5/30/12

UPDATE: Praying on Memorial Day... in Indianapolis



 H/T to Rock over at Whispers for reminding us that among his duties as apostolic administrator of the Archdiocese of Indianapolis, Boston-bred Bishop Chris Coyne offers the prayer at the beginning of the Indianapolis 500 on Memorial Day.

Give a listen above for how Bishop Coyne led these more than 400,000 racing enthusiasts in prayer at the track.

Can I hear an Amen?

(There's always a link on my sidebar to Bishop Coyne's blog, Let Us Walk Together.)

UPDATE:  For Catholics who may not be satisfied with Bishop Coyne's style of prayer, perhaps they'd prefer the prayer offered last year by Pastor Joe Nelms at the NASCAR race!




 

     
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4 comments:

Anonymous said...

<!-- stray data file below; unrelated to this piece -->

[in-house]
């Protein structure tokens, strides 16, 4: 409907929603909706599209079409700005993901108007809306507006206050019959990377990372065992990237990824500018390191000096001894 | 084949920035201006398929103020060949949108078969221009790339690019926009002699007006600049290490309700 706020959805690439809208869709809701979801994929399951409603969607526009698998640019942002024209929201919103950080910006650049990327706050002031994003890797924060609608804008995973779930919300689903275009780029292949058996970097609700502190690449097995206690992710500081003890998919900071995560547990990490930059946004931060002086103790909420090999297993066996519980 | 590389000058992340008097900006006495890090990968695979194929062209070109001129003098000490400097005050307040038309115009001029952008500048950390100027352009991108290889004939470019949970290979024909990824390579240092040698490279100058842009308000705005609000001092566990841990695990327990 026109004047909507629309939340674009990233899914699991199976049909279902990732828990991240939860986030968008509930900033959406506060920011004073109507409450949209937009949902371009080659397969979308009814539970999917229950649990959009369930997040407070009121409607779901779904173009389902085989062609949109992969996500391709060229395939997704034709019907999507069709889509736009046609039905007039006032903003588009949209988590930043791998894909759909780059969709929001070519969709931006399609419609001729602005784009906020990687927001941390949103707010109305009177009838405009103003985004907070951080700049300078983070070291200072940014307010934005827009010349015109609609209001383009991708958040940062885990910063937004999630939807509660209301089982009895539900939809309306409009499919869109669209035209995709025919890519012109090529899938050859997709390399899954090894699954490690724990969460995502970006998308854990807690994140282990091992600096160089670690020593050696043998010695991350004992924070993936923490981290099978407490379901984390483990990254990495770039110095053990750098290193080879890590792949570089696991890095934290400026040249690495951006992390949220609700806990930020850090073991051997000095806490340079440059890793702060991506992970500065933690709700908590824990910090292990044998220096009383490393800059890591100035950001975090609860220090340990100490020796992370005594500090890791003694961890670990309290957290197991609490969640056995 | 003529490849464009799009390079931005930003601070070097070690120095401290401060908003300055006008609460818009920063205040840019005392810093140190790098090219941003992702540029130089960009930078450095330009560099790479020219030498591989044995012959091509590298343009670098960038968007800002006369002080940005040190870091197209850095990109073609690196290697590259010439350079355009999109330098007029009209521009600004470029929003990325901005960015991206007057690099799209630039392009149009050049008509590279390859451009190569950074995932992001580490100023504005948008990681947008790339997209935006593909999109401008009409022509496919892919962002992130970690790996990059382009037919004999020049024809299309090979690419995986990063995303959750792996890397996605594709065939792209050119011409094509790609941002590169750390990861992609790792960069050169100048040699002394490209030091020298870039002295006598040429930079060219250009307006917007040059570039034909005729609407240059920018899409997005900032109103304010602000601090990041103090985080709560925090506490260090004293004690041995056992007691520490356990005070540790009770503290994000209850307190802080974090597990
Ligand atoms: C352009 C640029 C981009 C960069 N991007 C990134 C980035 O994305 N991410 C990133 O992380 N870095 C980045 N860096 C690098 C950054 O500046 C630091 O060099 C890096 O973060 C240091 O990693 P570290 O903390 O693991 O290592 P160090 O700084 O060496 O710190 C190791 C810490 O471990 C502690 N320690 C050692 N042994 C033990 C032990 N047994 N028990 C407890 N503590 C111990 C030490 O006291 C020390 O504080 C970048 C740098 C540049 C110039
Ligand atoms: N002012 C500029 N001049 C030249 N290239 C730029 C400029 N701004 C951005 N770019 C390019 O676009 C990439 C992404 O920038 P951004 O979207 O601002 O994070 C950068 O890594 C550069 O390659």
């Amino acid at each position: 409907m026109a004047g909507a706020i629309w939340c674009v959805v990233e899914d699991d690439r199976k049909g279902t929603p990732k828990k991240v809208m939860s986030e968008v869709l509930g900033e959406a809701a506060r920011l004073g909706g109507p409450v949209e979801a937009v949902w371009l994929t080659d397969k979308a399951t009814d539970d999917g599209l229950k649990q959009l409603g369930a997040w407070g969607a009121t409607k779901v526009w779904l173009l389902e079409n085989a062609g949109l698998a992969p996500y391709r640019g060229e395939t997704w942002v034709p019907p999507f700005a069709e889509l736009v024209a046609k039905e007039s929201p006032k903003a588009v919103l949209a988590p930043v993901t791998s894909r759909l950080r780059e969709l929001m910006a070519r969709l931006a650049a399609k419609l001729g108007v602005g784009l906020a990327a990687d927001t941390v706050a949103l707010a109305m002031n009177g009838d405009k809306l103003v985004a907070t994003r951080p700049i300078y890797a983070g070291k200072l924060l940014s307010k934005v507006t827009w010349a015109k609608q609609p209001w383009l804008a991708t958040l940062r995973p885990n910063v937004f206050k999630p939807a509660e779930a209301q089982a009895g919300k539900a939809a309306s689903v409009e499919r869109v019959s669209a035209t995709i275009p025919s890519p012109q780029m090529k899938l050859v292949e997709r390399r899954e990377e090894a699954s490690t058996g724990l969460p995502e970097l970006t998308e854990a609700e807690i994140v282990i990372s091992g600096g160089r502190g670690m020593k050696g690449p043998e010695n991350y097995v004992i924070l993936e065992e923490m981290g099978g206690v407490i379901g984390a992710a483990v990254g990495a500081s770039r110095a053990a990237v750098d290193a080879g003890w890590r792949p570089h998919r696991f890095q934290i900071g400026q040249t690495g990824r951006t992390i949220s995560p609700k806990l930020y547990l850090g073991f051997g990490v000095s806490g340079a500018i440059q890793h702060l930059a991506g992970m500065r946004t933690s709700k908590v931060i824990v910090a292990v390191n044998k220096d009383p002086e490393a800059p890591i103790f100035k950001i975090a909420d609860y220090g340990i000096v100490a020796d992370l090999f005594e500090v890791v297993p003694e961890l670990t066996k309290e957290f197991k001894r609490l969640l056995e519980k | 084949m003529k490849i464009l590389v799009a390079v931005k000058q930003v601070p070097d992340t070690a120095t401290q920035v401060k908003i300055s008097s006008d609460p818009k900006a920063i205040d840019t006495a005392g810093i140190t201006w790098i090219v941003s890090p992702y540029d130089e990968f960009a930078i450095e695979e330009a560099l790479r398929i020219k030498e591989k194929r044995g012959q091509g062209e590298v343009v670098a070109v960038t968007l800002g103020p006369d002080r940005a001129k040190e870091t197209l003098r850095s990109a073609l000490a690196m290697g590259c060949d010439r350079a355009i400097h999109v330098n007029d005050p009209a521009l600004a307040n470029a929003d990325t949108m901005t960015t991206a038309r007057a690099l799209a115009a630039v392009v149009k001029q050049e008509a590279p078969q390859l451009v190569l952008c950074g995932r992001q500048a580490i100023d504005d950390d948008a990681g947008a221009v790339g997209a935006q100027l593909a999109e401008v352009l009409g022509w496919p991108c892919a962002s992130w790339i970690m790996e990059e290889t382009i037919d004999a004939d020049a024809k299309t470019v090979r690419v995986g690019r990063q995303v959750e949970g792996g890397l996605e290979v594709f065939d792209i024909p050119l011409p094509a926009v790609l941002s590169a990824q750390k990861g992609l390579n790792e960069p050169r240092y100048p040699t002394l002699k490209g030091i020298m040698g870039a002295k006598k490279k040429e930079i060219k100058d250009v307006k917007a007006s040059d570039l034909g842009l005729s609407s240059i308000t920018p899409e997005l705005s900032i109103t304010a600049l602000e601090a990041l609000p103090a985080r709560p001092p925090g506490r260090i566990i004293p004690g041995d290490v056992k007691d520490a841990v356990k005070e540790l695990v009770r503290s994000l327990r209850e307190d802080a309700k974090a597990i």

Amen...that was awesome,

Anonymous said...

Fr. Fleming,

Nothing wrong with the bishop's prayer. I appreciate how he mentioned God and added,"God Bless America!" I believe you should not be afraid to mention God and Our Lord in your public prayers, which you did in your Memorial Day post. Praying to "the One" as you do seems too radical a departure for a Catholic pastor -- avoiding "God" and "Our Lord" in the name of political correctness. It doesn't matter that you pray in the name of Jesus at home in your own church; priests must bring Our Lord into the public square (or race track), just as Bishop Coyne did.

Mary

Anonymous said...

Pastor Joe Nelms's opening prayer was an absolute hoot at the Nashville NASCAR event!

I noticed that Bishop Chris Coyne was promoted to Cardinal by the Indy 500 female commentator. I thought his prayer was very appropriate for the crowd of 400,000 NASCAR fans he was addressing. I don't know if this is part of the New Evangelization, but all I can say is, AMEN, brother, go for it!

Rosemary

Cesare said...

I am a catholic, I used to sing in Vatican, now I live and work in Indiana, and I appreciated both the prayer (yes, maybe too much "show-like" for what I am used to, but never beyond the limits) and the response from the crowd: no one seemed to doubt that God exists, and I don't think anyone felt offended by that invocation.